3 years ago

Usability Study - Amy L. Grude

Usability Study - Amy L. Grude

Recommendations S1 read

Recommendations S1 read the following sentence out loud from the instructions: "The following three questions will be used to generate a tailored curriculum"; then 30 seconds later said, "As far as I know this could go on forever." This example illustrates that users are not processing the instructions even if they are reading them. To overcome this uncertainty, each page of the registration could update the user regarding how far along she is in the process. For example, the first page could have the text “Page 1 of 3.” This would let the user know where she is and how far she has to go. Difficulty: 1/5 Users Did Not Know How to Register for PEERS When given the task to register for PEERRS, which is the first task any user must perform, several subjects were not sure how to begin. Figure 4 shows the first page of the PEERRS web site. Though all subjects eventually clicked “Start PEERRS”, it wasn’t obvious that this is what they should do. S1 noted, "It's kind of weird that the start is clear down here. There's a lot of white space." The process of registration is complicated by two factors. First, subjects were tested on different sized monitors. Those using the smaller monitors did not have the “Start PEERRS” link above the fold, or showing on the screen without scrolling. Additionally, the link is located on the bottom left side of the page. Typically, a button that means “move forward” is located on the right hand side of the page. Figure 4: First Page of PEERRS Web Site. 13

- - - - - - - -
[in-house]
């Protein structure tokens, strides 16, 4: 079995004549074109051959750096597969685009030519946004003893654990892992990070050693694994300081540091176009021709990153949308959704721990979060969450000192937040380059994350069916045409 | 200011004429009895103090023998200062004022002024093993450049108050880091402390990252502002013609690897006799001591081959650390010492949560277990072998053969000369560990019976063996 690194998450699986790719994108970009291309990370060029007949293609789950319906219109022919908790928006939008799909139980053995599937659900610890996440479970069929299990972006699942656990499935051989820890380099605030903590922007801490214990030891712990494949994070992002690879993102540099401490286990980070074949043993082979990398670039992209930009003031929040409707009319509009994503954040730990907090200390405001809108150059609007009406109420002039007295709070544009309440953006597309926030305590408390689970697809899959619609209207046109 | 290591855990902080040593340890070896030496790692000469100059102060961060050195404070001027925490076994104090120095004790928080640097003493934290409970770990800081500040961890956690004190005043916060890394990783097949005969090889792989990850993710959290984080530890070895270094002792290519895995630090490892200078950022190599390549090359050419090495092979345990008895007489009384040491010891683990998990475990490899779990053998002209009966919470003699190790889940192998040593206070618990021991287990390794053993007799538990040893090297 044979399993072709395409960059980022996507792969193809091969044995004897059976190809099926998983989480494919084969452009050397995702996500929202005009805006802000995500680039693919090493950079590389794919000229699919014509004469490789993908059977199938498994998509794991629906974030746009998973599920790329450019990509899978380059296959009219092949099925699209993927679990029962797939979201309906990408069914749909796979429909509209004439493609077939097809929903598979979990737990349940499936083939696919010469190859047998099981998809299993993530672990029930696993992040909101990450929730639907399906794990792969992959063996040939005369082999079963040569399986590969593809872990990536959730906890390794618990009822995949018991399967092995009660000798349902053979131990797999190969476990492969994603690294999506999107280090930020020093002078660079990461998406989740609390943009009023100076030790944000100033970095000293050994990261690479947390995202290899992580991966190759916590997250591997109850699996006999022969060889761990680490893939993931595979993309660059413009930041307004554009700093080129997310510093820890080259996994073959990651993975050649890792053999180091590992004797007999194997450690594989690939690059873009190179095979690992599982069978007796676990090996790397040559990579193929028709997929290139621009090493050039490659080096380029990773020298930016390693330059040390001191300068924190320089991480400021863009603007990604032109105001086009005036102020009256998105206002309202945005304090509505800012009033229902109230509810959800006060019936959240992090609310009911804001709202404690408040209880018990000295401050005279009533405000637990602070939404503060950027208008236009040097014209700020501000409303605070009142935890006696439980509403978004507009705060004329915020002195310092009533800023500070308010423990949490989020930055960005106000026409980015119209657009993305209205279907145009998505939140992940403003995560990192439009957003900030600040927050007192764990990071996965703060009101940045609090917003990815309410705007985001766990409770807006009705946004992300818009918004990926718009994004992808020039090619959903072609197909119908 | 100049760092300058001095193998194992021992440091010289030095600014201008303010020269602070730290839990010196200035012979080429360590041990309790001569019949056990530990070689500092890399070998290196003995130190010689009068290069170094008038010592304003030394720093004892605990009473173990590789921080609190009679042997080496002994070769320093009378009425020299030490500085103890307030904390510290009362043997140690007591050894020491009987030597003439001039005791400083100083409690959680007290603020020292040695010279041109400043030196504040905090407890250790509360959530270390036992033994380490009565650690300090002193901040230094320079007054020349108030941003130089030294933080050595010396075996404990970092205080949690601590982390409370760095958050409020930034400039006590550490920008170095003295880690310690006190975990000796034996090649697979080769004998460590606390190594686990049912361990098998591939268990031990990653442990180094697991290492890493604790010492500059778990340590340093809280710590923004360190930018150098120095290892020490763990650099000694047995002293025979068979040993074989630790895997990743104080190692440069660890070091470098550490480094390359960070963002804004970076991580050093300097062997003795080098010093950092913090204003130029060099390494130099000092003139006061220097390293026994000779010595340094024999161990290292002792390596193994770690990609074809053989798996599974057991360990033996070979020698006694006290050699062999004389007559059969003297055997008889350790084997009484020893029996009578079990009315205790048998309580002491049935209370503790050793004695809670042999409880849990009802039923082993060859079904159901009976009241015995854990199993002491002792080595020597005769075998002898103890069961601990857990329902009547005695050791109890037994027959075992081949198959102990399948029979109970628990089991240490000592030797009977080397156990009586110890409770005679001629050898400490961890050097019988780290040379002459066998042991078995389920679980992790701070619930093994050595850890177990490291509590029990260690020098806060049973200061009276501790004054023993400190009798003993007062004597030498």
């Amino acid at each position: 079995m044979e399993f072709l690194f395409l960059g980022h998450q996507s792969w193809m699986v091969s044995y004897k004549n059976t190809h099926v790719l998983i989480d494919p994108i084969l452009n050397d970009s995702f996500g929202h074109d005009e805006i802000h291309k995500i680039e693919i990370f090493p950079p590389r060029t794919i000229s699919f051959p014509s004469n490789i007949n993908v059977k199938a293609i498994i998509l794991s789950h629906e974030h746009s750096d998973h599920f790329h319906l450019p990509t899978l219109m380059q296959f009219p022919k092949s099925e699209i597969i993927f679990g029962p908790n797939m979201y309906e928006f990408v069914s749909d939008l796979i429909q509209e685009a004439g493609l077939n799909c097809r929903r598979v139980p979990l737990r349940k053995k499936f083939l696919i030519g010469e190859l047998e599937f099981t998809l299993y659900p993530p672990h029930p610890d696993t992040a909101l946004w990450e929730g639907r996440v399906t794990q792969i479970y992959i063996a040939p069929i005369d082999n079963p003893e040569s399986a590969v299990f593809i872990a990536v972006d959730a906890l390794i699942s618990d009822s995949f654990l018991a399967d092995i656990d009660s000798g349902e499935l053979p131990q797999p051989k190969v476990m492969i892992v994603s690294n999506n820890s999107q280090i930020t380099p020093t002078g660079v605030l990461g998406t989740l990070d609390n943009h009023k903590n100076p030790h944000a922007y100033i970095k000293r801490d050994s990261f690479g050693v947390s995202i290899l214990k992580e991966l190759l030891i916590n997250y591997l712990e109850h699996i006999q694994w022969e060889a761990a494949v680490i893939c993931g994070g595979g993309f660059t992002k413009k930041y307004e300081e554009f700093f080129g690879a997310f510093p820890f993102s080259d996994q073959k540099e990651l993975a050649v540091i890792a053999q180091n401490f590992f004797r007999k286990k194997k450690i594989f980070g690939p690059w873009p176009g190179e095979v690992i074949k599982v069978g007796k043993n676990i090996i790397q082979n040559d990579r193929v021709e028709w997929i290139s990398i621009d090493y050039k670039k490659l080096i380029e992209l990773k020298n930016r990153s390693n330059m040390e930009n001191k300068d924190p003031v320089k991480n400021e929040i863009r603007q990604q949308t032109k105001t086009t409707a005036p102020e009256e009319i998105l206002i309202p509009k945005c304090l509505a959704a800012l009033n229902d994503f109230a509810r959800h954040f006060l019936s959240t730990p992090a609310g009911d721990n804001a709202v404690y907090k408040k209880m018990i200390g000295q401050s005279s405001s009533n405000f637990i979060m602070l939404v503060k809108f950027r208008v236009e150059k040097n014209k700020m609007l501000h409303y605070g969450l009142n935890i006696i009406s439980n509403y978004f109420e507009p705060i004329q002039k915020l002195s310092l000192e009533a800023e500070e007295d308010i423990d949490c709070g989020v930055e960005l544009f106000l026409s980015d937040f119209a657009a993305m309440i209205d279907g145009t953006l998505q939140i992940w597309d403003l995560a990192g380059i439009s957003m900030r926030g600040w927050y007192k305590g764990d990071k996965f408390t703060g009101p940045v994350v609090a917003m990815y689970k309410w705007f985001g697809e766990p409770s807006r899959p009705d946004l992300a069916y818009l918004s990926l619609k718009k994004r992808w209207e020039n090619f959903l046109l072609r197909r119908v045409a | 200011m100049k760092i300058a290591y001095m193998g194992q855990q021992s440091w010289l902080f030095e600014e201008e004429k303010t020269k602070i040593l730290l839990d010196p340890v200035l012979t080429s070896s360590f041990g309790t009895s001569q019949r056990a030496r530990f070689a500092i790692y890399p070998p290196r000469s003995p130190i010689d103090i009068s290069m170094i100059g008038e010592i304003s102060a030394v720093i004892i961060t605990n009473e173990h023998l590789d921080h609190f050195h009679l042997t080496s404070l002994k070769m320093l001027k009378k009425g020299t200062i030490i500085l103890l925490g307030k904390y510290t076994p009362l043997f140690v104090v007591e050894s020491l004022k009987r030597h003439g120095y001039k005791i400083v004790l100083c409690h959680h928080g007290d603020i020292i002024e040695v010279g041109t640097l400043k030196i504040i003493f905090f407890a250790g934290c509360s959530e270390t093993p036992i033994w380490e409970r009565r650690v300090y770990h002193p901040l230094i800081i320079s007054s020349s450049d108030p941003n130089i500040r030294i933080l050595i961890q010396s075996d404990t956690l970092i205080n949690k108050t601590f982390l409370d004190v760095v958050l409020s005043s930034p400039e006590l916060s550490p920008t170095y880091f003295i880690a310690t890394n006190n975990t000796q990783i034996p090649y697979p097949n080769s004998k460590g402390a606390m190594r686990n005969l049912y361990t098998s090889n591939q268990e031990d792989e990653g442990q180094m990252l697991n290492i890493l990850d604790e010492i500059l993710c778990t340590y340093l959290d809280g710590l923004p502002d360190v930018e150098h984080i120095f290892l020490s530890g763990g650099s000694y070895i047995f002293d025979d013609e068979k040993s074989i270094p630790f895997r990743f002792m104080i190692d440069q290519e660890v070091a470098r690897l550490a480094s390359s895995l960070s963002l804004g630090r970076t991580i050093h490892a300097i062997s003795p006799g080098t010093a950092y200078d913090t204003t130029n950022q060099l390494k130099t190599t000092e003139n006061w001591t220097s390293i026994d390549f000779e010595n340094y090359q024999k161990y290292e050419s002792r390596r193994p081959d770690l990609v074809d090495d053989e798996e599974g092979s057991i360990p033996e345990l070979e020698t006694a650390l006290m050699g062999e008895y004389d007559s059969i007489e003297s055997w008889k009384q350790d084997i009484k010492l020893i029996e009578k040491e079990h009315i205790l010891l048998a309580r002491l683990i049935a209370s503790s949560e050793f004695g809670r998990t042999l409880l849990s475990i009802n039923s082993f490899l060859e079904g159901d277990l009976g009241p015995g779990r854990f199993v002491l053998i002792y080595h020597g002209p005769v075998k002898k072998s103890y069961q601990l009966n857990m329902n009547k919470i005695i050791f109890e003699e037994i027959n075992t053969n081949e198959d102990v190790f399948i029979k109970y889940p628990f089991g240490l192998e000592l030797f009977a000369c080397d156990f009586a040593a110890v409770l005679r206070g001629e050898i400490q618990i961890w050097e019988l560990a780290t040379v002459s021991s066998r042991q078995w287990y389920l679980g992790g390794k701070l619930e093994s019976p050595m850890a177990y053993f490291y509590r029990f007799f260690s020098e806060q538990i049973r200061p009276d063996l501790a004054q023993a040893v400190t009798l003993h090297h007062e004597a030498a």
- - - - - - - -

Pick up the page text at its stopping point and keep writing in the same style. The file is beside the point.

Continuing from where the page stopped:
Recommendations This problem can be resolved with several simple changes. First, the link to begin PEERRS should be moved to the right side of the page. (The information currently occupying the right side can easily be moved to the left side.) Second, the link should be moved up so that is much closer to the text explaining the registration. Third, the link should be changed to something the more accurately represents what the user will be doing, such as “Register for PEERS” or “Register and Begin PEERRS”. Another option is to make the link a button that stands out more from the other links on the page. One subject stated that if he could have the designers change one thing, it would be to re-work the “Start PEERRS” link so that users understand what they need to do next. Difficulty: 1/5 Confirming Users’ Profiles Once the user has completed filling out the information for their profile they are taken to a page where they must confirm that the information is correct before moving on to the modules. It was not immediately clear to the subjects of the study that link in the bottom right-hand corner was the thing they needed to click to move on. Several of them had to scan the page for 15-20 seconds before realizing what to do. It should be noted that although three of the test subjects failed to correctly classify themselves in their profile, none of them used the links on the confirmation page to go back and edit their choices. Recommendations The link that says “This is Correct, Proceed” is small and blends in with the rest of the text and links on the page. To make it more visible to users, it should be larger with larger text, or made into a button that visually attracts the user. The “Make changes to my profile” link should also be more prominent since it didn’t seem that the subjects saw that at all. Difficulty: 1/5 Figure 5: Confirm Profile Page 14

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